A. At first keratoconus causes some blurriness of the vision. Many keratoconus sufferers then make an appointment with their eye doctor for new glasses. It may seem at this early stage as if nearsightedness is increasing, or farsightedness is increasing, or that astigmatism is increasing. In some cases only one eye is affected; in other cases, both eyes are affected. Also, one eye may be more severely affected than the other.
The classic symptom of keratoconus is ghost images. With ghosting, the main image will be somewhat blurry and it will be surrounded by vague duplicate images of varying blurriness.
As keratoconus starts progressing, more symptoms will occur:
• Night vision becomes difficult
• Blurriness will increase at all distances
• The eyes become more light-sensitive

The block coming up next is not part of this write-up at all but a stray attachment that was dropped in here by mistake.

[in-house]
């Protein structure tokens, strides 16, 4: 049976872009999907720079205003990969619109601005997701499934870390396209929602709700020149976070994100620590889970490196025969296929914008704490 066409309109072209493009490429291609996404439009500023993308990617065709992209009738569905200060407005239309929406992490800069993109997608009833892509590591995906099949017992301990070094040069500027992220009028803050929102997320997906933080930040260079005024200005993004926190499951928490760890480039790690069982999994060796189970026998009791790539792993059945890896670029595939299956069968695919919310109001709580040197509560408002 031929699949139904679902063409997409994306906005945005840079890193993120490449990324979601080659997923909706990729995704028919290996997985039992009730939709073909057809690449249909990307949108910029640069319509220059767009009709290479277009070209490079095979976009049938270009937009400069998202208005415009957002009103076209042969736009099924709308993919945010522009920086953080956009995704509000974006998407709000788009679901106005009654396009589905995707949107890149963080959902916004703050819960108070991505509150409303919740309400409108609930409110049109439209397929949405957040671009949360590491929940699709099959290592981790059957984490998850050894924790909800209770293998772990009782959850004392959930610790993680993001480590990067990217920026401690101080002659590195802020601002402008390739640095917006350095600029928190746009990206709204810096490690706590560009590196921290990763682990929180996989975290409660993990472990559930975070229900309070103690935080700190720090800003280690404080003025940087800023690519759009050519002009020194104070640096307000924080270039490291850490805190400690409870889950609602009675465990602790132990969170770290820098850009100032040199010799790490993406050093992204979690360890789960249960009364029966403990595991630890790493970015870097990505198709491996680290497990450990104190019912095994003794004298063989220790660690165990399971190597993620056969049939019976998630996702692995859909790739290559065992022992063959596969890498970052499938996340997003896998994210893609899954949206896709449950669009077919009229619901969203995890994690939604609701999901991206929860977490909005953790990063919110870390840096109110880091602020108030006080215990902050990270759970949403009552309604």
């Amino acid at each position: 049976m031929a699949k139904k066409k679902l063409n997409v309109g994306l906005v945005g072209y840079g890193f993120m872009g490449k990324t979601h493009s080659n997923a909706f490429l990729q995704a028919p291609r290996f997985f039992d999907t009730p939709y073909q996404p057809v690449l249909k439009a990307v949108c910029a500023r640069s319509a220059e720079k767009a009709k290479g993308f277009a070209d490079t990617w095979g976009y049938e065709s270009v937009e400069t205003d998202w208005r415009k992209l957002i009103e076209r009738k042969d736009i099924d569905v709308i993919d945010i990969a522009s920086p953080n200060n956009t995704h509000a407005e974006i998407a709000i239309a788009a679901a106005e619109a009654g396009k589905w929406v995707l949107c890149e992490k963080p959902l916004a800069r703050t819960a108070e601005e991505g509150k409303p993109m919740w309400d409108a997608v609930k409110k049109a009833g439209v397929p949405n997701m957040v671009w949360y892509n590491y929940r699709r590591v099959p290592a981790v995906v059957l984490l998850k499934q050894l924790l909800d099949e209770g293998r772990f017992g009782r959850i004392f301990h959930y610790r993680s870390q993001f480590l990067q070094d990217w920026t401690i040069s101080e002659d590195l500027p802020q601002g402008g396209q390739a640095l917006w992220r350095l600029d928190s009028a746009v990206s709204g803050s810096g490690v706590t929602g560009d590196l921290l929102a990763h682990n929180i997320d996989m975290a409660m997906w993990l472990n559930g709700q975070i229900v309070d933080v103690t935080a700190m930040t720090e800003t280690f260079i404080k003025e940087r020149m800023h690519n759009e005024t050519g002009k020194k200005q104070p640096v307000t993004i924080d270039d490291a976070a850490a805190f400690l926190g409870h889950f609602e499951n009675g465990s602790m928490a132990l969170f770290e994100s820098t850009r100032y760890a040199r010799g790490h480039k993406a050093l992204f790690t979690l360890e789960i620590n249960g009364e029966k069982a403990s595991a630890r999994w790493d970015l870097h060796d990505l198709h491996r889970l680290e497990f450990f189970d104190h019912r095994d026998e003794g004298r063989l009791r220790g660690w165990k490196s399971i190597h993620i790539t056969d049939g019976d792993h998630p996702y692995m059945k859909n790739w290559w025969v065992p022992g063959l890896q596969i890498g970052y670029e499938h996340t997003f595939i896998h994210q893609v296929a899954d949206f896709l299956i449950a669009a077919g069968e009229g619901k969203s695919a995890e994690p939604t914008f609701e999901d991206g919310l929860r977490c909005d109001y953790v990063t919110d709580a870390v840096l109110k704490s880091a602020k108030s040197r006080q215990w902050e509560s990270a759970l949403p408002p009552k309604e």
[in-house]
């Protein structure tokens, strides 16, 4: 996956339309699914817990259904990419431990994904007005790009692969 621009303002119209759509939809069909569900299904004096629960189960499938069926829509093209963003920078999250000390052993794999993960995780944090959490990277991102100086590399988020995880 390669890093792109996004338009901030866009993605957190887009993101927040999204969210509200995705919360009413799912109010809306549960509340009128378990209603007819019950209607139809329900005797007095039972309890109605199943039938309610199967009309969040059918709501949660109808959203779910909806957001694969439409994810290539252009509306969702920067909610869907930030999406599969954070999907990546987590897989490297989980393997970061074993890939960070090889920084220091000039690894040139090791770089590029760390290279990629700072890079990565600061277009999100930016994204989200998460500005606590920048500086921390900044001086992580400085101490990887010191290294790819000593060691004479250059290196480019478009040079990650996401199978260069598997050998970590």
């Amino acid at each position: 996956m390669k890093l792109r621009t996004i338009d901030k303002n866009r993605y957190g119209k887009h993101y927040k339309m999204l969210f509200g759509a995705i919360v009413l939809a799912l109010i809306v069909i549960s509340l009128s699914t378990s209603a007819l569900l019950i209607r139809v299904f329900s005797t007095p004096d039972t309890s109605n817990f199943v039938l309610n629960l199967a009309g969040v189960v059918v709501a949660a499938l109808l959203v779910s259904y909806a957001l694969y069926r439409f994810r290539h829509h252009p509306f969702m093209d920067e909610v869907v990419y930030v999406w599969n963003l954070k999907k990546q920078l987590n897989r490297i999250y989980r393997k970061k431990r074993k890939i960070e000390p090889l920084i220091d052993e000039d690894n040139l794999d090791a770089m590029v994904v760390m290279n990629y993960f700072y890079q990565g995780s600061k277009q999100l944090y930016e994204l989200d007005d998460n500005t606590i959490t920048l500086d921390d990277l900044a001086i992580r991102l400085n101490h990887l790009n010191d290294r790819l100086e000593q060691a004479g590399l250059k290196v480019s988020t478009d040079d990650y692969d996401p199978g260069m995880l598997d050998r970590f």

• Eye strain becomes more common
• The eyes may become itchy
• Streaking or flaring appears around light sources
Generally however, there is no pain associated with these symptoms.
Q. Is there a cure for keratoconus?
No, there is no cure for keratoconus so far. But it can be well-managed as it progresses and the patient can continue to lead a normal life.

Q. How is keratoconus treated?
A. Keratoconus is first treated with glasses, and this approach will adequately correct the patients vision for a period of time. After a while, contact lenses are prescribed instead of glasses, and these contact lenses are designed specifically for keratoconus treatment. Traditionally, the contact lenses have been hard, but more recently a specialized soft lens has been developed, which are known as hydrophile lenses.